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Councillor strives to set the record straight

Over the last few months a number of residents have been in the local media demanding answers to why the 2015 Exploits Salmon Festival lost money. Despite information being available to anyone who wanted it, accusations of some sort of wrongdoing are the centre piece of the articles.  I felt it was time to set the record straight.

Advertiser file photo
Grand Falls-Windsor Councillor Tom Pinsent is pictured during his 2016 budget speech in council chambers.

First of all I will go through the series of events that led to the 2015 Salmon Festival Concert. 

The 2013 Eagles headlining concert was the beginning. This concert was one of most well attended and successful financial concert events in the province’s history. Despite the success, there was a tremendous amount of negative publicity about water and the VIP section. The press fixated on it and made it sound like it was a disaster. The fact was that with the huge crowds and high temperatures on concert day saw a great demand on water and the huge crowd made it difficult to transport water across the field to vendor stations. There was no water available for about 30 minutes and the town did give out about 2500 free bottles of water to patrons. It was with the negative publicity and the task of trying to match the huge success of the Eagles show we had to deal with.

 In planning for the 2014 concert, the committee had to find a suitable act. This was no small feat as the Eagles were tough to follow. It is important to note that trying to book mega acts is difficult and time consuming. You don’t book them; they book you. A promoter is required to submit a proposal and management of the band would consider it. This could take months as negotiations go back and forth. In pursuing an act we could not submit to more than one because if more than one accepts you are way over budget.

In 2014, we were in negotiations with a huge act that everyone felt would be a worthy follow up to the Eagles. All indications were that we were close to signing. However, in the spring we were informed that the act we had been pursuing decided to not tour that summer. We were also under constant pressure to confirm a date for the concert and the promoters felt that we could do that as a huge act could be found for the date planned. Act after act turned down proposals and it looked like we would not be able to find an act for the 2014 Concert. A booking agent representing Maroon 5 contacted the promoters informing them that they may be interested in adding one more show to their North American dates. A proposal was put in and Maroon 5’s management replied they would be interested but the only date available was the week prior to the already announced date. We had to either accept the date change or there would be no concert in 2014.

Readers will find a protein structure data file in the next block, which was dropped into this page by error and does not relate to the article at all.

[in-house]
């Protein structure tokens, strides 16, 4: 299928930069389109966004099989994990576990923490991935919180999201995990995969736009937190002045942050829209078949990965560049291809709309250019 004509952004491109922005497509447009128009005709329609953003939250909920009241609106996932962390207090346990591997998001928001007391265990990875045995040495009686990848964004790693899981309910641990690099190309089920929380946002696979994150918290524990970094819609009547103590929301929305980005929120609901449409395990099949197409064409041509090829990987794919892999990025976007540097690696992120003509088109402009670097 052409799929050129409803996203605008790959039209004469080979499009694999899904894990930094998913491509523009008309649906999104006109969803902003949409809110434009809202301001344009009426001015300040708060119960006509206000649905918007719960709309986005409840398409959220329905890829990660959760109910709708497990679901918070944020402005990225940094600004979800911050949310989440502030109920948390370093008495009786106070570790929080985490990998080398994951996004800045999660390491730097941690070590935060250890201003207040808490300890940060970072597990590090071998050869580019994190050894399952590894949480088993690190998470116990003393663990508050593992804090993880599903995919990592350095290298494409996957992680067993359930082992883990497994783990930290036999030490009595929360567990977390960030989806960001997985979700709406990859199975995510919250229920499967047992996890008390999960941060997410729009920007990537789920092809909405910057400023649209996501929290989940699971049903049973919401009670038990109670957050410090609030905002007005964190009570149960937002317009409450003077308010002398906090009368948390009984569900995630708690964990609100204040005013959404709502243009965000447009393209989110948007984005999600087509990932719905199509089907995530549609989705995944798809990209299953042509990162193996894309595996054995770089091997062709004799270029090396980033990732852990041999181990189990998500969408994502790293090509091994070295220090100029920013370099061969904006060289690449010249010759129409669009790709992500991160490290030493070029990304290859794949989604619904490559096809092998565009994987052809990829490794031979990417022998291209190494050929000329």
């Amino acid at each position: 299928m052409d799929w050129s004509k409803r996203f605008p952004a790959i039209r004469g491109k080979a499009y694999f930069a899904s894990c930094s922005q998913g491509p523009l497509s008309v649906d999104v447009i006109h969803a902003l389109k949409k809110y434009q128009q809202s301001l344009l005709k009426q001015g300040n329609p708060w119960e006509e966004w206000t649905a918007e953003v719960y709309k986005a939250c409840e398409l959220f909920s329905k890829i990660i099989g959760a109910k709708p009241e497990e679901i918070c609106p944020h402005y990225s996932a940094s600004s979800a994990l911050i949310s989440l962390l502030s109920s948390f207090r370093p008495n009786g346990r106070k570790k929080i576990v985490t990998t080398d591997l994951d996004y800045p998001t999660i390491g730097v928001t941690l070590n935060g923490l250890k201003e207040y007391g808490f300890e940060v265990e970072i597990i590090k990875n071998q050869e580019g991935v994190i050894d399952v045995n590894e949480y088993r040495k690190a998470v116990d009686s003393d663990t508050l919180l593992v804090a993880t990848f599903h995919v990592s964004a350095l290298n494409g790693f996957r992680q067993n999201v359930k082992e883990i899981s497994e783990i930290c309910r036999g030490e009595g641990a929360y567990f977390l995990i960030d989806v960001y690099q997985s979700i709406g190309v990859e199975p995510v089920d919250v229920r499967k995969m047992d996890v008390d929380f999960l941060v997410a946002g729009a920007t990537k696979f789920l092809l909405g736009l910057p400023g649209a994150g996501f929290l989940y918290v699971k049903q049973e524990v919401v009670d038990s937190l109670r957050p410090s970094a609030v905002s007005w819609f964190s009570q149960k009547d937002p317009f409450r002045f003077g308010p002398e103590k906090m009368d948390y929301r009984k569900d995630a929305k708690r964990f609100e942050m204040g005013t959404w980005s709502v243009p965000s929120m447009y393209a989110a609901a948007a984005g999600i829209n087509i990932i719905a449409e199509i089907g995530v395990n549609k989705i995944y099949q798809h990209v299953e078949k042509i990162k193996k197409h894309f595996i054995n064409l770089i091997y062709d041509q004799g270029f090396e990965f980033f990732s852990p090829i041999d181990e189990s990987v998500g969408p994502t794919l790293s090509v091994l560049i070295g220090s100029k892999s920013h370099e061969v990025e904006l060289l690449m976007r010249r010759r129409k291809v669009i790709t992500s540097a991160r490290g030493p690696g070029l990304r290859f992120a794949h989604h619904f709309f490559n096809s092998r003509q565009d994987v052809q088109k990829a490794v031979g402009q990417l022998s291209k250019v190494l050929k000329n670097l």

The decision was made to book Maroon 5 and Pit Bull. The rationale was these two acts were among the biggest in the world. In fact, Pitbull had headlined the 2014 World Cup, the biggest event on the planet. The acts were announced as well as changes to the venue where free water stations were made available and improvements to the VIP Section.

However, despite the changes and the inclusion of two of the world’s biggest acts, the show did not resonate with the buying public and the concert managed to draw approximately 5000 people which meant a huge loss of approximately $470.000. In analyzing why ticket sales were low it appeared that the acts designed for younger patrons was not accepted by people who seemed willing to only accept classic rock acts.  Also, changing the date and negative publicity of the Eagles concert were factors.

When plans began for the 2015 concert, it was clear that we needed to book a classic rock act early.

The first issue we had to deal with was the promoters. SRO seemed more interested in dealing with a possible mega show in Paradise than serving the towns interest. After some discussions, three of the investors in the SRO team and the town agreed to sever ties. One of the investors decided to stay with the town and continue to work to bring a 2015 mega concert to Grand Falls-Windsor. The remaining promoter had the opportunity to confirm John Fogerty early in 2015 and the price was half of the Maroon 5 price tag. The committee agreed and the contract with John Fogerty was signed.

We viewed this as a positive development as one of the criticisms was the line up being announced late.  Also, the general terms of the agreement between the town and the promoter were discussed and agreed on by both parties. The terms with the promoter would be the same as the contract with SRO with the town picking up the other investors’ investment. 

While work was being done on getting the undercard signed, the committee learned that a promoter in St. John’s had signed Rod Stewart on Confederation Hill on the same date as the Salmon Festival concert. This was a major concern and after a long discussion it was agreed that we would proceed, but would have to be frugal in booking the undercard. Due to pressure from the public and the announcement on Confederation Hill, we announced our headliner with the rest of the line up to follow. We succeeded in finding what we thought was a great undercard lineup for a reasonable price. Our break-even was around 7500 people which was lower than the year before and we felt that was attainable. The final written contract with the promoter was overshadowed with getting the show promoted and signing the undercard although the terms and conditions of both parties were understood to be the contract with SRO and there are emails outlining the changes.